It’s Time To Take Central Bankers’ “Calm Assurances” With A Pinch Of Salt
Posted by Tyler Durden on October 23, 2017 4:16 pm
Tags: Bank of Canada, Bank of England, Bank of Japan, BOE, Economy, European Central Bank, Mathematical finance, Monetary Policy, Options, Reality, Technical Analysis, US Federal Reserve, Volatility, Yield Curve
Categories: Bank of Canada Bank of England Bank of Japan BOE Economy European Central Bank Mathematical finance Monetary Policy Options Reality Technical Analysis US Federal Reserve Volatility Yield Curve
“It could be time to fire up your engines,” suggests former fund manager Richard Breslow, urging some life back into the seemingly oblivious markets…
There’s a lot of uncertainty out there and the response to it shouldn’t be an inability to trade. How about a little frenetic back and forth?
We could use some of the good kind of noise, as in, let’s show a little life. Markets are inching toward some really interesting levels and it’s time for them to show a little spirit and giddy up.
For once, try taking central bankers at their word that tapering and, eventually, rates, are on the move. And take all of these blithe assurances that everything during the process will be calm, cool and collected with a grain of salt. We need to stop saying global economic growth and trade are showing meaningful strength and then agree that everything is still horrible and we can’t afford to change.
Do you know why there’s no inflation? We measure it incorrectly. I can assure you it’s more expensive to live than it used to be. Which is the simplest and truest definition. Why isn’t wage growth higher? Because we’ve utterly skewed the relative bargaining power between capital and labor. Monetary policy will never be able to fix that. Nor the masses forever soothed by rolling out another reality show.
No matter who is selected as the next Fed Chair, rates are likely going up in December and will be in play for March. Tapering is beginning. The BOE is looking to pull back some stimulus and the ECB wants to as well. Even the BOJ has begun to include warnings about investor complacency in their comments. Yesterday’s Japanese election may seem like a strong endorsement of the status quo, but it has also changed the underlying discussion on a number of topics in a meaningful way. The Bank of Canada may be on pause, but they are among a number of banks waiting to pull the switch.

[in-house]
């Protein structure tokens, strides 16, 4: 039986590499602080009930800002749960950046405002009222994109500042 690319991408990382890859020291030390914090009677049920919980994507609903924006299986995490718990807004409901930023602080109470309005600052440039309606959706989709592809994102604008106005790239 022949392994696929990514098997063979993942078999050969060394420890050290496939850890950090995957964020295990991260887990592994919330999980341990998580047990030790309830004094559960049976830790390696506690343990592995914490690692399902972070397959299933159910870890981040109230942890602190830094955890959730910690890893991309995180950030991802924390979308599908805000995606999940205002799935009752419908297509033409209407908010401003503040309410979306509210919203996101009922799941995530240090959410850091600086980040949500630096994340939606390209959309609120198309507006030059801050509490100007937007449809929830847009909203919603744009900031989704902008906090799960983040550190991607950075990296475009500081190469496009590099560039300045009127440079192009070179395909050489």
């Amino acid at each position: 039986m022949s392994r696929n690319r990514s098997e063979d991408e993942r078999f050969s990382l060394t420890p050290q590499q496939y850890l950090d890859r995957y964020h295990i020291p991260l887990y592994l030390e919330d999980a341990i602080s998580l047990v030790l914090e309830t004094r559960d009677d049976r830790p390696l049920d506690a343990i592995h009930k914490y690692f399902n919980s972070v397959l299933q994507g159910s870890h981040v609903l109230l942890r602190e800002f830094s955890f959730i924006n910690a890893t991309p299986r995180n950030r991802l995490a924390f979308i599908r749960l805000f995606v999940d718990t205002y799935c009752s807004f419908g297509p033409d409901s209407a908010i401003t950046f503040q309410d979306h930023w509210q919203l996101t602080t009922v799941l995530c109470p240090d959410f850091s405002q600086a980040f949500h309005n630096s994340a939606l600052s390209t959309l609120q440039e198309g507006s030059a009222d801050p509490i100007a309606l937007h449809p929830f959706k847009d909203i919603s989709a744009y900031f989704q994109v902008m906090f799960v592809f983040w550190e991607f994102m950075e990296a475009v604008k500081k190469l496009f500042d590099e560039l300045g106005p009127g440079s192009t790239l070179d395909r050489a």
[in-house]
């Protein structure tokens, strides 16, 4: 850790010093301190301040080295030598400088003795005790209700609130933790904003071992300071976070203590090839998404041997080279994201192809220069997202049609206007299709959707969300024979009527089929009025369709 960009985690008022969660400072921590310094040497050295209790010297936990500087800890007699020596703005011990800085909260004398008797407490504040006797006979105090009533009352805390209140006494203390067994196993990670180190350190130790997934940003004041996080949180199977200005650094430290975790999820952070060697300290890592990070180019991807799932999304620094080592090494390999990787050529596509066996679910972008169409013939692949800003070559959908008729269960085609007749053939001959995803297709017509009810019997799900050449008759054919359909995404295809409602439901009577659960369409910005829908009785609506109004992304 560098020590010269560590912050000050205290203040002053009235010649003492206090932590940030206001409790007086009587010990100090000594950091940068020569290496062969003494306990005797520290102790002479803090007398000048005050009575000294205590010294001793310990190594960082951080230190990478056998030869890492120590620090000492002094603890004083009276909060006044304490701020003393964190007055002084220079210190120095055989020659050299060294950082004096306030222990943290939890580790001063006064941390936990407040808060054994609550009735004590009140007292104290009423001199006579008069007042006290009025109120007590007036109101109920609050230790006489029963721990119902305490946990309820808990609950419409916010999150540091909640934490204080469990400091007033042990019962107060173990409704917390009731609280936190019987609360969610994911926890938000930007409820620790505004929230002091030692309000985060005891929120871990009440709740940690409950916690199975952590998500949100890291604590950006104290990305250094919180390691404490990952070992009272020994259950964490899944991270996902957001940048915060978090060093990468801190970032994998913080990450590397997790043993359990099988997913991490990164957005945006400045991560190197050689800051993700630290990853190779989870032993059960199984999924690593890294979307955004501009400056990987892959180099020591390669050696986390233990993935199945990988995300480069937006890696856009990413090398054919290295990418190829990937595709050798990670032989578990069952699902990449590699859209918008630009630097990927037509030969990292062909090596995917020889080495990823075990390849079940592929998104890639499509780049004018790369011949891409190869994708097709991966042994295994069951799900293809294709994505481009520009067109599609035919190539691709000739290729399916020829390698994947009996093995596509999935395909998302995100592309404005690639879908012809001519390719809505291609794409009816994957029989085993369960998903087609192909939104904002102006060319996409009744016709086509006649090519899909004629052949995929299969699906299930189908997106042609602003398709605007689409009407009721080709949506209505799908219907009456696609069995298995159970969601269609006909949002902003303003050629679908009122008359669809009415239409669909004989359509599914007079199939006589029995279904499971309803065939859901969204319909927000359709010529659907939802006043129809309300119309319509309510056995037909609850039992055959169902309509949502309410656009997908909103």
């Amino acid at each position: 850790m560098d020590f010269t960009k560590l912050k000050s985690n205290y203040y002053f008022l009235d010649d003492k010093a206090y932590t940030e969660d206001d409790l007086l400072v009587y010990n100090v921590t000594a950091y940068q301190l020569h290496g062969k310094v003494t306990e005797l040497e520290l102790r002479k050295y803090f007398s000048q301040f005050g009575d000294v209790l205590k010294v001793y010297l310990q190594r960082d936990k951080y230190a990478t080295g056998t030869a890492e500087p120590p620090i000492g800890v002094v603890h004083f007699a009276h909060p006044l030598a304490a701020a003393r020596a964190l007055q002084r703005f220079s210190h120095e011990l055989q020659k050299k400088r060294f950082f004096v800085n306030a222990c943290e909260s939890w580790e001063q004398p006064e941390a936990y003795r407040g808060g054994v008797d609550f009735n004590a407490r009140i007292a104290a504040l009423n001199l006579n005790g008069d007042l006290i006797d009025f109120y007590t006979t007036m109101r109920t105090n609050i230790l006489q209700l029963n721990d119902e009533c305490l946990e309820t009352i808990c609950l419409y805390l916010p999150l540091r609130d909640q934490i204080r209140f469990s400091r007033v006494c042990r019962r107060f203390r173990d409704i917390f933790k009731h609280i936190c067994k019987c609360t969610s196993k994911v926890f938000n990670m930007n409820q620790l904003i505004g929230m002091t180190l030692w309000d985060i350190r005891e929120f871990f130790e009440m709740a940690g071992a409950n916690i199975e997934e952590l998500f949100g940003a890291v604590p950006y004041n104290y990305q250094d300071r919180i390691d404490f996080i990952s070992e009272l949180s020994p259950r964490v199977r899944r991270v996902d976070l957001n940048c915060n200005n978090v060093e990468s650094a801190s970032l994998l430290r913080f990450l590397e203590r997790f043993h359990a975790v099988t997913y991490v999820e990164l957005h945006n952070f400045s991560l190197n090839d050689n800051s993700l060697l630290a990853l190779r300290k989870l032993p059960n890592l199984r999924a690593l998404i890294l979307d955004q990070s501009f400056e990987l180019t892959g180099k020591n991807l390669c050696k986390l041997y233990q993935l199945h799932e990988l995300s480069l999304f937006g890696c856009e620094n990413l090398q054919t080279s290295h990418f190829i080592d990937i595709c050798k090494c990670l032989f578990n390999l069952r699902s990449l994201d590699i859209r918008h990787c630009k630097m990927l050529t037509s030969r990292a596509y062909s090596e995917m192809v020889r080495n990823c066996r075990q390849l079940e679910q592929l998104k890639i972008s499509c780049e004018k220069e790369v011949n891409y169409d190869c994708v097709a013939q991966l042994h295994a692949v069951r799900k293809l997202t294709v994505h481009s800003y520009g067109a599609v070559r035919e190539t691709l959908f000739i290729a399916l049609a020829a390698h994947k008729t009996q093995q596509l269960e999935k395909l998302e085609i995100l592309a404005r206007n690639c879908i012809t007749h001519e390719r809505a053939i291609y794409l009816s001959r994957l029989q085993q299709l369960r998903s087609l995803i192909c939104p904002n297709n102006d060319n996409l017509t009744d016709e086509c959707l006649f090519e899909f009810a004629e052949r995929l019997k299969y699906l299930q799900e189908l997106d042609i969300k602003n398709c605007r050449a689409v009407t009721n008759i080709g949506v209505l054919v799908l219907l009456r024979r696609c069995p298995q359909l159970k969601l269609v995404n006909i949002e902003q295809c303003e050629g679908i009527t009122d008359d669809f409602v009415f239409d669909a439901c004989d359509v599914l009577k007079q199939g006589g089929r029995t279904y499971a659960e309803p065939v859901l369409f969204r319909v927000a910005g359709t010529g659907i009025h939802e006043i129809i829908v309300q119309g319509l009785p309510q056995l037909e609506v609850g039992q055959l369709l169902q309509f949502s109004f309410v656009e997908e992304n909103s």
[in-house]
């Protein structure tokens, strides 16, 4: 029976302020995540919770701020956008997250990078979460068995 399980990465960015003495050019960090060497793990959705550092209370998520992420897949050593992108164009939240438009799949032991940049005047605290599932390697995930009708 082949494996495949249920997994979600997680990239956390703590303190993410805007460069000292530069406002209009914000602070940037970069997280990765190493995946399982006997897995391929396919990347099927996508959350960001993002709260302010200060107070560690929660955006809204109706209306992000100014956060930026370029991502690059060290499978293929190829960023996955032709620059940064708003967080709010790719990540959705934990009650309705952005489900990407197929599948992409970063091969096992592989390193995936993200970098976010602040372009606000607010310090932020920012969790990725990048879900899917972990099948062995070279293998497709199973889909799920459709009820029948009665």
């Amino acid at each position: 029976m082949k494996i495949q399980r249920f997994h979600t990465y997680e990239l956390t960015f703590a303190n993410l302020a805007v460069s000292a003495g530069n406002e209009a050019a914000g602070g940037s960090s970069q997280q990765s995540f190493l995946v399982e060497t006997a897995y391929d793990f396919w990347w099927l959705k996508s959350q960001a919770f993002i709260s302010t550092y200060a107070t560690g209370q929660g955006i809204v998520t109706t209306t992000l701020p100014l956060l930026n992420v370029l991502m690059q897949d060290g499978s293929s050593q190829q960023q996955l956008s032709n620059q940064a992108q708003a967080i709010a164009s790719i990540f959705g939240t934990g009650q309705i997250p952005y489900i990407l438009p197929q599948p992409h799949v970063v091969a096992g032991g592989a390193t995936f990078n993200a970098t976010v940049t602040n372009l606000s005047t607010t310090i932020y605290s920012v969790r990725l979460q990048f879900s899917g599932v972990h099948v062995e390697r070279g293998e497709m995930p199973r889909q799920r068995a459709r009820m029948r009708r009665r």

At whatever point along the Treasury yield curve you look, the charts suggest we have crept up to important pivot points. And it’s going to be even more apparent if the recent mini bounce in its steepness can generate some momentum. What a difference it will feel like if the 10-year can break above 2.40%. Not a big ask given we sit so close below. Yet, if it was so easy, we wouldn’t be having this discussion. Twos and fives are right where they will have to decide whether to fish or cut bait. Where they go from here matters. And if I wanted to be a starry-eyed optimist, I’d point out that while it remains low, option volatility has traced out a nice floor since July and has been trying to push higher in the last week.
The dollar, too, is showing some signs of life, even though the majors continue to see volatility selling. The dollar index traded at 94 this morning and if it can eke out another half-percent, there’s going to be a different narrative circulated.
Which countries’ set of woes will take center stage? Or to put it another way, how much of whose bad news is already priced into prevailing levels?
As Brewslow concludes, “I hope this all leads to something interesting… Because who wants to sit around watching the paint dry some more.”
In any case, at these prices, you definitely have something well worth watching. Volatility pricing can be backward looking as well as prescriptive.